Word on the street is that ESPN is planning to lay off "200 to 300" employees in the coming months.
The go-to euphemism surrounding the impending layoffs, according to Variety's Brian Steinberg, is "the changing media landscape," primarily the "cord-cutting" phenomenon. In July, the Big Lead blog, in discussing Keith Olbermann's expected departure from ESPN, explained that "millennials are eschewing expensive cable TV bills and streaming everything online." While that might explain flat viewership or even a modest decline, cord-cutting is only a minor part of the problem. Someone needs to explain why ESPN's ratings have fallen by a stunning 30 percent in the past 12 months.
The situation in the full-day metric is just as bad:
- 24 hours, August 2014 — 10th place; 752,000 viewers
- 24 hours, August 2015 — 15th place; 524,000 viewers (down 30 percent in 12 months)
John Nolte at Breitbart has explained how "cord-cutting" has affected ESPN financially (bolds are mine):
For every cable and satellite subscriber, ESPN receives $6.61 per month, or nearly $80.00 per year. Whether you watch ESPN or not, if the left-wing network is part of your cable package, that’s how much money YOU are giving ESPN to spread its left-wing gospel.
It’s built into your cable bill. And due to this racket, ESPN grosses over $7.3 billion per year.
And there’s nothing you can do about it, except ...
Cut your cable cord. This is what 3.2 million Americans have done over the last year or so.
... ESPN is poisoning 7.2% fewer U.S. households.
Nolte's numbers tell us that the 3.2 million decline in cable and satellite subscribers translates to a $254 million revenue loss ($6.61 x 12 x 3.2 million), or about 3-1/2 percent of ESPN's gross revenues.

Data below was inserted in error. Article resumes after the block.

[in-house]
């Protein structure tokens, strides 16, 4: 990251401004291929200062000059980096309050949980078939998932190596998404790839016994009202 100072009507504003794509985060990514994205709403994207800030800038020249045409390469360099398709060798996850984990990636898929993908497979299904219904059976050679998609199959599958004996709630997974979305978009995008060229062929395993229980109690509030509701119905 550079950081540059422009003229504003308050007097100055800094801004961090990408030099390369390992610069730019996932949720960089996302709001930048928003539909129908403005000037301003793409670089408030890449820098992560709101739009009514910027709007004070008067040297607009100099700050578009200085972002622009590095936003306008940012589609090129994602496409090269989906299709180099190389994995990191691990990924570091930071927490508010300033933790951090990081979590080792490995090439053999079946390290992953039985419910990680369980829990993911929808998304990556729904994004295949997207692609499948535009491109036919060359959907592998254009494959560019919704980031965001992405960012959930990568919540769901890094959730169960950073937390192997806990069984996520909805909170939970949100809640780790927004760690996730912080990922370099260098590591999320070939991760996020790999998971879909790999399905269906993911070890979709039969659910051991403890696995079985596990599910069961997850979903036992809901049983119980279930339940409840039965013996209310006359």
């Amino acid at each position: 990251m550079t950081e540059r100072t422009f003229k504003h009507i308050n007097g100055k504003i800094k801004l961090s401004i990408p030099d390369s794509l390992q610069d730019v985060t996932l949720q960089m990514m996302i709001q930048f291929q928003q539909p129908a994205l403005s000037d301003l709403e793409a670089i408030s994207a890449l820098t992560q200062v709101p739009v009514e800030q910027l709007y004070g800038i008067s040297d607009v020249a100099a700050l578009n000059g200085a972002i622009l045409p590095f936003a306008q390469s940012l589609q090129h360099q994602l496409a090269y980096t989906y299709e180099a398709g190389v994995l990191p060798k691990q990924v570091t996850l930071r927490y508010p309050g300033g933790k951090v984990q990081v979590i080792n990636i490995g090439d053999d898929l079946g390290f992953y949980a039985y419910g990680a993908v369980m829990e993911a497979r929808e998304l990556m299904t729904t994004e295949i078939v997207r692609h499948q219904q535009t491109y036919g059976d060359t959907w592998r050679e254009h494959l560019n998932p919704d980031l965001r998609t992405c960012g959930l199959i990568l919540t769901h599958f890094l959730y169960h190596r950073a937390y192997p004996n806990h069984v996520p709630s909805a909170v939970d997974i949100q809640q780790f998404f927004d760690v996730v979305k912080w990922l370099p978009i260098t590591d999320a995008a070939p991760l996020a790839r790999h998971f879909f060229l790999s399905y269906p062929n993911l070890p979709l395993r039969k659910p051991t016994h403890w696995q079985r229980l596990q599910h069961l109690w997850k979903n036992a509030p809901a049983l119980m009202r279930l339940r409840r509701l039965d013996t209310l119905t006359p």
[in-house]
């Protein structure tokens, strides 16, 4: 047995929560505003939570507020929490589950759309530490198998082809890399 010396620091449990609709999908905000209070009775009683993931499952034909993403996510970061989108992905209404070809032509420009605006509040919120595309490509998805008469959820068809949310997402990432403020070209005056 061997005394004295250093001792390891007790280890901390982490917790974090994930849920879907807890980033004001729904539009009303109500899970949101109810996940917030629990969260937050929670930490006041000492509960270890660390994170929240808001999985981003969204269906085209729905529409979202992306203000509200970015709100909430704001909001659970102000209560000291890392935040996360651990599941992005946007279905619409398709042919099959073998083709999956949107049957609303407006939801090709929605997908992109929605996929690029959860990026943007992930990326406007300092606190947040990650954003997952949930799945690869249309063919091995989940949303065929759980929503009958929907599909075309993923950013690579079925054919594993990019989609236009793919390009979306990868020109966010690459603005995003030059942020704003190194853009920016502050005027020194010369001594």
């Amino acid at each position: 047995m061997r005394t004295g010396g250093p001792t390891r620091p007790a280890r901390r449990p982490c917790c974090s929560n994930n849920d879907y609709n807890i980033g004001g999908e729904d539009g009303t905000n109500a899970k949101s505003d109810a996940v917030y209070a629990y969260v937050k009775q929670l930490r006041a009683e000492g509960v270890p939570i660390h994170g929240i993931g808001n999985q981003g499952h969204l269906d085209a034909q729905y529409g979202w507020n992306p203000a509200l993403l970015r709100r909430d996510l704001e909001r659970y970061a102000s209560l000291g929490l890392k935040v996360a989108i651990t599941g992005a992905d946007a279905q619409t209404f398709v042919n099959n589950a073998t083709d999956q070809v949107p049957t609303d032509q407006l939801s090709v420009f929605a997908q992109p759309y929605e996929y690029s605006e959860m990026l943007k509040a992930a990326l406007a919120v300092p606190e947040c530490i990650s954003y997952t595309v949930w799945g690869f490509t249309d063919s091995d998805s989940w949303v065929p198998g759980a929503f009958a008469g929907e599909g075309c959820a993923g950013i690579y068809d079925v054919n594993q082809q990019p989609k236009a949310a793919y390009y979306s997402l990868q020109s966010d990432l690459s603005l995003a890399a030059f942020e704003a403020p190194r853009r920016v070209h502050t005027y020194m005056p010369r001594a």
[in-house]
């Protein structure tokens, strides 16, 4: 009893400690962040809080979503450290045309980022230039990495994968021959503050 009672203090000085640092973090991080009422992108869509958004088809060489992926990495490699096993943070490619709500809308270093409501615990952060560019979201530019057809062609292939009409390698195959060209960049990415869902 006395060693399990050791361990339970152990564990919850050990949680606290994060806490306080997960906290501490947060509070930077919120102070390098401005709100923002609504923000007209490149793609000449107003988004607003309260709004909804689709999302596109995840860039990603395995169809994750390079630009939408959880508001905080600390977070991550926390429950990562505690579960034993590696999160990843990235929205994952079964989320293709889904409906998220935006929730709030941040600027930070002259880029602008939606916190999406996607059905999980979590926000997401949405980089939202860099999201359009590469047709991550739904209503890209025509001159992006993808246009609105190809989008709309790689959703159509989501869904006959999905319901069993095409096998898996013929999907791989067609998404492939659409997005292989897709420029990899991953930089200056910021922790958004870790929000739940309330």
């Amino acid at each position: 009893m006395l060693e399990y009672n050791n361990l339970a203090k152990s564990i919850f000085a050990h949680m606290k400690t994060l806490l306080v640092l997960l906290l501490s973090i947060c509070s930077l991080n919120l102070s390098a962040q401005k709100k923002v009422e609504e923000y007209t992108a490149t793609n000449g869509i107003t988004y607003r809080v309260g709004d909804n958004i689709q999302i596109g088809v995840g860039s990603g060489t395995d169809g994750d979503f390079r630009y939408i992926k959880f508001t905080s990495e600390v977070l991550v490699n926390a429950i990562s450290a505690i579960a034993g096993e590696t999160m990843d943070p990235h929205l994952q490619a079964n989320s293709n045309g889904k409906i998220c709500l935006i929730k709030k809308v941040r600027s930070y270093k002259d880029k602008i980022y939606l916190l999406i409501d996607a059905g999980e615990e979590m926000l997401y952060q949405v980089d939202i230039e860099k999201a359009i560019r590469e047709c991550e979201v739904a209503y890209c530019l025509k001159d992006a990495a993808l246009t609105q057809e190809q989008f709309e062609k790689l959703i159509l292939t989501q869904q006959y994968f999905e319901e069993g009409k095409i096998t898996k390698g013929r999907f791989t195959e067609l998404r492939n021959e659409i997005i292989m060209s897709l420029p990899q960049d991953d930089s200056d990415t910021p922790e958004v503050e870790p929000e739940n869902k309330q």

That's all fine, except it doesn't explain why EPSN has lost only 7.2 percent of its subscriber base while losing 30 percent of its viewers (in turn, surely affecting ad rates, increasing the hemorrhaging in revenues).
Here's how. The network has become so insufferably politically correct that it's turning off viewers who just want scores and highlights while being entertained along the way. Such people are going elsewhere: to their local TV and radio stations, Fox Sports, the Sporting News, and other outlets.
Here are just three recent examples of ESPN's in-your-face treatment of apolitical sports enthusiasts:
- Curt Schilling's suspension from Major League Baseball broadcasts and analysis for comparing the percentage of Muslims who are extremists to the analogous percentage in Germany in the 1930s in a personal tweet — and then having the temerity to defend himself, insisting that "I did not, and will not apologize for the content of the tweet."
- Its saturation coverage of football player Michael Sam, the openly homosexual football player who failed to make the cut in the NFL and walked away from the game after a brief attempt to play in the Canadian Football League.
- Its decision to give its annual "Courage Award" to Bruce/Caitlyn Jenner, the 1976 Olympic decathlon winner who has decided to undergo a sex change — passing up genuine profiles in courage like the late Lauren Hill and Noah Galloway. The network admitted that the selection of Jenner was based in culture and politics and not courage as normal people define it: "... we are proud to honor Caitlyn Jenner embracing her identity and doing so in a public way to help move forward a constructive dialogue about progress and acceptance."
There's only so much of this garbage sports fans will tolerate before going elsewhere. Based on the numbers (30 percent decline in viewership vs. 7.2 percent decline in cable subscribers), it's reasonable to claim that three-quarters of the network's 12-month decline is due to the network's adherence to and intensely irritating proselytizing on behalf of "left-wing gospel." It's safe to say that the network will see more bleeding if it insists on continuing down that path.
Cross-posted at BizzyBlog.com.